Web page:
Axiata's exit from M1 wasn't to fund tax bill: CEO

He cites plans to expand ops in region, after sale of M1 stake to SPH-Keppel joint venture

Malaysian communications giant Axiata yesterday said it did not exit the Singapore market to fund a reported 66 billion Nepalese rupee (S$783 million) tax bill - which surfaced just days before it announced the disposal of its 28.7 per cent holding in mobile network operator M1 on Feb 15.

Axiata sold its $546.7 million stake to a Singapore Press Holdings (SPH) and Keppel Corporation joint venture (JV) just shy of the deadline on Monday, having sat on the voluntary general offer since September last year.

This led to speculation that it needed to raise funds to pay the shock capital gains tax owing on its takeover of Nepalese telco Ncell, ordered by the South Asian nation's Supreme Court on Feb 6.

"Those are entirely separate (issues). It is coincidental (the sale announcement) is a few days later. The decision on M1 was much earlier," Axiata chief executive officer Jamaludin Ibrahim told a briefing.

"That dollar in Singapore, it's better that we use it somewhere else where there's growth that's even better for shareholders," he added, referring to Axiata's plans to expand operations in other markets across the region, including Indonesia, Sri Lanka and Bangladesh.

Axiata is planning about RM6.8 billion (S$2.3 billion) of capital expenditure this year, with the M1 disposal adding RM1.65 billion to its cash holdings of RM5.1 billion.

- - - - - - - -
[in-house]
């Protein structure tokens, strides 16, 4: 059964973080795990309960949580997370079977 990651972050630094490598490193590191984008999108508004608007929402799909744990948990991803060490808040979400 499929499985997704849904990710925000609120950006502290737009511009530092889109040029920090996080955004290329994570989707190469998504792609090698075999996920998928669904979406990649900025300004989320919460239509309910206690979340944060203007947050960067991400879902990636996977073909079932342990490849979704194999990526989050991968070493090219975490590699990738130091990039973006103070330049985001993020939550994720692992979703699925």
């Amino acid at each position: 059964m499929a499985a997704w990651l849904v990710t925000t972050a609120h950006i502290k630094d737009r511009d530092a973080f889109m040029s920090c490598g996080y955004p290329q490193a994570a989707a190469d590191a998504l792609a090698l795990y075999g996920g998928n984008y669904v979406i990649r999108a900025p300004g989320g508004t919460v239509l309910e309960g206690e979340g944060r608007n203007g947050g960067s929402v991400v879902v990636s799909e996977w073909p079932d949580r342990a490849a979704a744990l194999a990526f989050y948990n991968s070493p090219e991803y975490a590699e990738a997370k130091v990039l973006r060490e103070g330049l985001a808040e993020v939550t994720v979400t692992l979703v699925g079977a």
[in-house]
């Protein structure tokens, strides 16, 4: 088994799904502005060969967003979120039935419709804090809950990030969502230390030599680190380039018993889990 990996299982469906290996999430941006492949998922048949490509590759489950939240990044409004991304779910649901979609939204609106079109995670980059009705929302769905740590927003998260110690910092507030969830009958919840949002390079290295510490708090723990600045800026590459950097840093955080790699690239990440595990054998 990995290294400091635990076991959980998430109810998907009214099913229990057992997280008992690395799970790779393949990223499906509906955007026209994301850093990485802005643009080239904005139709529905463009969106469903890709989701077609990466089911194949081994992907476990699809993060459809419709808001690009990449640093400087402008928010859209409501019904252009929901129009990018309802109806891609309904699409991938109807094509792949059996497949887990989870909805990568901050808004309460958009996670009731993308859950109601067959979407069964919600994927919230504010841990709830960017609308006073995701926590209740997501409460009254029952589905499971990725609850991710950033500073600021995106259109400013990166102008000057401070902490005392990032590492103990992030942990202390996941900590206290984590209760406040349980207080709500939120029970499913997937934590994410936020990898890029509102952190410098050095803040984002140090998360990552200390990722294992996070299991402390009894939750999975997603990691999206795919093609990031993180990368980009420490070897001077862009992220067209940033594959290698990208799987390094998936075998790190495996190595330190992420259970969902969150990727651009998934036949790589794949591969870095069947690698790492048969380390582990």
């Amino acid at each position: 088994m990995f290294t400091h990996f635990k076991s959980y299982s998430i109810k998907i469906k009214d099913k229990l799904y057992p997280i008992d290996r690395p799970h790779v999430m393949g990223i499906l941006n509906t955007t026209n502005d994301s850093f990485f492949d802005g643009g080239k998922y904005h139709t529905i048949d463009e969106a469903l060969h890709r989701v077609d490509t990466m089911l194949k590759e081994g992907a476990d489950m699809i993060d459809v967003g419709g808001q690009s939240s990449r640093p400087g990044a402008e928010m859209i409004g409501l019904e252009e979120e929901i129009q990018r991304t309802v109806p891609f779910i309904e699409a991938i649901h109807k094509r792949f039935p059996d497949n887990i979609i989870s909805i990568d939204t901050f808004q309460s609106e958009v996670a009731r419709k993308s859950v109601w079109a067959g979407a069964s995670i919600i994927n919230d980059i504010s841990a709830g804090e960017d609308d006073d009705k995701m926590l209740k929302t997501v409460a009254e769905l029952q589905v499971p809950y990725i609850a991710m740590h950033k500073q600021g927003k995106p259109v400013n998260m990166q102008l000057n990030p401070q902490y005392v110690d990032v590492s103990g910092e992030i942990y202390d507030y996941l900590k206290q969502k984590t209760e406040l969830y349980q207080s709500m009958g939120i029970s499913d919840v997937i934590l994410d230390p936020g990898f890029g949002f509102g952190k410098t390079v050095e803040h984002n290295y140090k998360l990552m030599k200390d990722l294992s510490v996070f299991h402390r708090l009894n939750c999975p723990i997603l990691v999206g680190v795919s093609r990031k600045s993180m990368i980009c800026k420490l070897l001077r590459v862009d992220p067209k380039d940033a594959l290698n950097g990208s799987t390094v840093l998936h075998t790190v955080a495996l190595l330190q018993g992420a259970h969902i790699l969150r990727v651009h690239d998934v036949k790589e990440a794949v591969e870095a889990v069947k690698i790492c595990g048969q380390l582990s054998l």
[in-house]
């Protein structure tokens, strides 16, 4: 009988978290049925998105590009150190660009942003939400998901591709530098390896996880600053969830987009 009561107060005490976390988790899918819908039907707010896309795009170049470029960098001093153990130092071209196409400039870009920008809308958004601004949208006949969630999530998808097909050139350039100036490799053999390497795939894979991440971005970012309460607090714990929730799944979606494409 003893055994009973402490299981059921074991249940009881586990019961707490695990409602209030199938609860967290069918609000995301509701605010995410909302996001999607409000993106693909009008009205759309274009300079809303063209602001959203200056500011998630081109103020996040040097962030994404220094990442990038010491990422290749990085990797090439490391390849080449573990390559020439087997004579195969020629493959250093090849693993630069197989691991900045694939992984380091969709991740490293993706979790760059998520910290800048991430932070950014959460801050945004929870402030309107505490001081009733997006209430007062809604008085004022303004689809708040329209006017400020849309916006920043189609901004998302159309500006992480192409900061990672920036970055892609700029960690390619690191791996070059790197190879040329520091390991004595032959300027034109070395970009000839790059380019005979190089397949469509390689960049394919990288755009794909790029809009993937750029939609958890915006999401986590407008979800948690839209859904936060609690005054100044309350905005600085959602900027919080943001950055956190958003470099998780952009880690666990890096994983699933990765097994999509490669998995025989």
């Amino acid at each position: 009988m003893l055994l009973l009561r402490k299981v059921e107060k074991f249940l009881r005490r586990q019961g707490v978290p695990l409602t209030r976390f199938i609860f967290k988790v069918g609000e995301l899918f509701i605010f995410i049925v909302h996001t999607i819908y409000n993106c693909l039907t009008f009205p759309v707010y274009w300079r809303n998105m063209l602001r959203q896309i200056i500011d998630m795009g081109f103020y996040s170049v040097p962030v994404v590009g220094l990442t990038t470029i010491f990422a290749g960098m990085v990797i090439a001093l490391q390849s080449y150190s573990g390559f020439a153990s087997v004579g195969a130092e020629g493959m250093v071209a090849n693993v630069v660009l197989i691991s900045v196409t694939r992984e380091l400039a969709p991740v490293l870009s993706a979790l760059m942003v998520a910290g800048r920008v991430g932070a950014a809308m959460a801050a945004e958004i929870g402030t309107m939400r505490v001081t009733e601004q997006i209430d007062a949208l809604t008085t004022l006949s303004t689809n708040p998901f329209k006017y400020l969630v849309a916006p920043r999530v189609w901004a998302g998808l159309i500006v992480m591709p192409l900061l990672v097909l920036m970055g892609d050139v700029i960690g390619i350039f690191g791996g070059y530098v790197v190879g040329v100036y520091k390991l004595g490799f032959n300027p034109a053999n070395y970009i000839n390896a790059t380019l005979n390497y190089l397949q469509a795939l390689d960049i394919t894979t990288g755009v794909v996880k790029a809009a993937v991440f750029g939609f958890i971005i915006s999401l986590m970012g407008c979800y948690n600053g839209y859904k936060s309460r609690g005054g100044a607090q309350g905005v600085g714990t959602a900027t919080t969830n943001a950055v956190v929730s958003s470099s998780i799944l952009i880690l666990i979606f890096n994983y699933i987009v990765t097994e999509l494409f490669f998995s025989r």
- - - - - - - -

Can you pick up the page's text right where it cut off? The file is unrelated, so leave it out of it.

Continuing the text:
Mr Jamaludin also raised the point that while Axiata, which is controlled by the Malaysian government, "liked the investment" in M1, which had given average annual yields of 7 per cent, the conglomerate preferred not to be a minority holder in a privatised company.

But the SPH-Keppel JV, which made a cash offer of $2.06 an M1 share, has not indicated any intention to delist Singapore's smallest telco player from the bourse.

Nepalese media had reported a fortnight ago that Nepal's Supreme Court had declared that Ncell and Axiata were liable for the capital gains tax following the sale of the telco by Sweden-based Telia Sonera.


Those are entirely separate (issues). It is coincidental (the sale announcement) is a few days later. The decision on M1 was much earlier.


The 2015 Ncell buyout was subject to capital gains tax of around 61 billion Nepalese rupees before late fees, although Ncell had already deposited 21 billion Nepalese rupees in what was widely seen as a settlement of the issue.

"We were extremely surprised" with the court decision, Mr Jamaludin said, as "we received full tax clearance in 2017, black and white; you can't ask for more".


He was referring to written clearance from the Large Taxpayers Office of Axiata's obligations to withhold any capital gains tax payment on behalf of Telia Sonera.

"This is following the full and final payment made by Ncell, albeit under protest on the basis that capital gains tax is not applicable on offshore transactions and even if applicable, any shortfall on payment is the responsibility of the seller," said Axiata in a statement earlier this month.

A version of this article appeared in the print edition of The Straits Times on February 23, 2019, with the headline 'Axiata's exit from M1 wasn't to fund tax bill: CEO'. Print Edition | Subscribe